Human skeletons, relics found in Pingtung date back 4,000 years: Archaeologists

07/27/2022 09:55 PM
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Source: National Tsing Hua University
Source: National Tsing Hua University's Facebook page @nthu.tw

Taipei, July 27 (CNA) Archaeologists in Taiwan confirmed Wednesday that a large number of human skeletons and shell tools unearthed in Pingtung County are about 4,000 years old, which makes the shell tool site the oldest in the Pacific region.

Chiu Hung-lin (邱鴻霖), an associate professor at National Tsing Hua University's (NTHU) Institute of Anthropology, said he and his team had learned about the site in Eluanbi Park on the southern tip of Taiwan in 2017, when work began on a project to convert the dilapidated shops in the area into green structures.

The project was halted when the contractor found shell tools, human skeletal remains and slate coffins in a shallow site in the park, Chiu told CNA.

He said the Kenting National Park Headquarters then commissioned the NTHU team, led by him and Professor Li Kuang-ti (李匡悌), to excavate the site.

Between 2019 and 2021, the team unearthed a large number of relics and artifacts, including 51 skeletons, 10 of which were buried in slate coffins with coral funeral objects, Chiu said.

Among the findings were several finished and unfinished shell tools, as well as relics that indicated it was a site for making those tools, which provided proof that the early inhabitants of Eluanbi used "unique" shell-crafting techniques, Chiu said.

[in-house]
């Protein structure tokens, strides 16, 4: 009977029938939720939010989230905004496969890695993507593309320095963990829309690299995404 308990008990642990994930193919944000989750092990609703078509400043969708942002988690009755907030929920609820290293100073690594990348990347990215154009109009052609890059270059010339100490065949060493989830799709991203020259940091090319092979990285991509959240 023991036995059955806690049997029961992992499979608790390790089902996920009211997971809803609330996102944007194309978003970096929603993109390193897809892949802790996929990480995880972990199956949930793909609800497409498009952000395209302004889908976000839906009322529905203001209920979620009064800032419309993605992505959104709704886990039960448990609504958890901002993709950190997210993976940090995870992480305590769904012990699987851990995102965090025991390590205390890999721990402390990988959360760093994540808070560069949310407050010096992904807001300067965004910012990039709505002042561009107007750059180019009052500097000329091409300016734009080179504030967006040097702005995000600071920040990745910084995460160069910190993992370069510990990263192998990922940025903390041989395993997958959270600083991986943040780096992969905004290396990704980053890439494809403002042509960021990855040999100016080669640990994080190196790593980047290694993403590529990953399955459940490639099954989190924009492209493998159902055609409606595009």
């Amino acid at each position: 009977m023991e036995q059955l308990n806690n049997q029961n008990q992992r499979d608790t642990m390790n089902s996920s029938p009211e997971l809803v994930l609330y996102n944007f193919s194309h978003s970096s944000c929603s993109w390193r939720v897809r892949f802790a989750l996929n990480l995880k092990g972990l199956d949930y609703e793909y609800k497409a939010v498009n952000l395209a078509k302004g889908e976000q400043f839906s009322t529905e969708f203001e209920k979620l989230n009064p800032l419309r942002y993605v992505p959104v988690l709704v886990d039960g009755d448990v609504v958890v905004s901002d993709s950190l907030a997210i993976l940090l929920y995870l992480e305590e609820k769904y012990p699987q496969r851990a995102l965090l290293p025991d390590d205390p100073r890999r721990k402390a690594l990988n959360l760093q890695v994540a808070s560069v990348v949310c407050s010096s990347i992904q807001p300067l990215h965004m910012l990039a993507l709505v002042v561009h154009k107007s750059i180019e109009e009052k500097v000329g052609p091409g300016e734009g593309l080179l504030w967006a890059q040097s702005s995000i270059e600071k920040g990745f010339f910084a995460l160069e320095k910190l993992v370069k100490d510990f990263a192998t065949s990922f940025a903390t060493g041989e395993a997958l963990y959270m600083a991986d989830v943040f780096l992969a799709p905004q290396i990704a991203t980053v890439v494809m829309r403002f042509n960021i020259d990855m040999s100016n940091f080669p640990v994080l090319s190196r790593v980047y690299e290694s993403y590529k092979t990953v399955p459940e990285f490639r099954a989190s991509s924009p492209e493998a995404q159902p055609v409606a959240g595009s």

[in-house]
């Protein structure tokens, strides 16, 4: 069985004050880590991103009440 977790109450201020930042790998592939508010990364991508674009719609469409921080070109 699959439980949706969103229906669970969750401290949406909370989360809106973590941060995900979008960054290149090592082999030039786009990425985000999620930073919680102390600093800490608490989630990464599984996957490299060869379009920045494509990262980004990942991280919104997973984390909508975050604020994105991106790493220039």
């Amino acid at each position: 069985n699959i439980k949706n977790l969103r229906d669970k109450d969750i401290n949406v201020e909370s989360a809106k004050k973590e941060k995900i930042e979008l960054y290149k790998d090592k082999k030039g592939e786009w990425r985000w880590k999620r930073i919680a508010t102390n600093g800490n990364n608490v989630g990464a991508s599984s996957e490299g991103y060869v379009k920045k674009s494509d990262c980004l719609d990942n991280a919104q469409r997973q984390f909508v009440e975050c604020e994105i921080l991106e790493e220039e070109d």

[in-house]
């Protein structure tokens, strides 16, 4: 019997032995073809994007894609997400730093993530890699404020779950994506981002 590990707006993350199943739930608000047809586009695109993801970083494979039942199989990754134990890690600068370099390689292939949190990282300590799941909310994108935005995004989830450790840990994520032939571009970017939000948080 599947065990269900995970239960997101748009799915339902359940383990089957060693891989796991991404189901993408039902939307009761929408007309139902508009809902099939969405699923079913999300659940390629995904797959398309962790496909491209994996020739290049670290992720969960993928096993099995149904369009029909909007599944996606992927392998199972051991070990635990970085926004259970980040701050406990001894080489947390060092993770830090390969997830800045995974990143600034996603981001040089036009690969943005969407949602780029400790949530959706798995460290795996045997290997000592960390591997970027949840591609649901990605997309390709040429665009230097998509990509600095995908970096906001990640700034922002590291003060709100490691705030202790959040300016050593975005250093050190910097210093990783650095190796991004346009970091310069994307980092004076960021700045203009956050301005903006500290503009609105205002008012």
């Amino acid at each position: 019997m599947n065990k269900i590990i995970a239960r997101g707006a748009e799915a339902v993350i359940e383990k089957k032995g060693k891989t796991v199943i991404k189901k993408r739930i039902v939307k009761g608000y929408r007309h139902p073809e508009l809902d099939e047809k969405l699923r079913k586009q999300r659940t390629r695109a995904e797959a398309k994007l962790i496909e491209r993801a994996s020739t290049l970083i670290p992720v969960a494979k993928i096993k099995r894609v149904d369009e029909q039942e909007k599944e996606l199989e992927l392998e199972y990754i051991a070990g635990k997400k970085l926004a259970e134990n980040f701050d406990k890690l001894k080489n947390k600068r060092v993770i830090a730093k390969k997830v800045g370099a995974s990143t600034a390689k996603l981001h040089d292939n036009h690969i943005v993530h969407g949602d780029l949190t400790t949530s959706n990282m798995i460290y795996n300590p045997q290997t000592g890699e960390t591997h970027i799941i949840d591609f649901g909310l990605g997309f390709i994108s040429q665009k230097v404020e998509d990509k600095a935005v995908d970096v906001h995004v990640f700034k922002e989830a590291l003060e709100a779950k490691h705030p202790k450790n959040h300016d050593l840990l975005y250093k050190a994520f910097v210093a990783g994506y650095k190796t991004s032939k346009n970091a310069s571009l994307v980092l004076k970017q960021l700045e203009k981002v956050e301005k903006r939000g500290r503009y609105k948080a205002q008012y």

Fishing hooks are found among the shell tools. Source: National Tsing Hua University
Fishing hooks are found among the shell tools. Source: National Tsing Hua University's Facebook page @nthu.tw

The site also offered insights into the funeral customs of the people in those times, he said, adding that anthropologists could also make new discoveries by studying the human remains found at the site.

The skeletal remains and shell tools date back about 4,000 years, which means it is the oldest shell tool site found on any island in the Pacific region, Chiu said, adding that it was also the largest.

Meanwhile, the discovery of an archaeological site on a commercial project has negatively affected the livelihood of the local residents, Chiu said, calling on authorities to find a balance between development and the preservation of cultural heritage sites.

He also urged the local government to address the issue of proper facilities for the exhibition of the artifacts so that people can learn about the archaeological and historical value of the findings.

Coupled with the renovation of the shops, this would help to boost Pingtung's tourism and the income of its residents, Chiu said.

(By Lu Kang-chun and Sean Lin)

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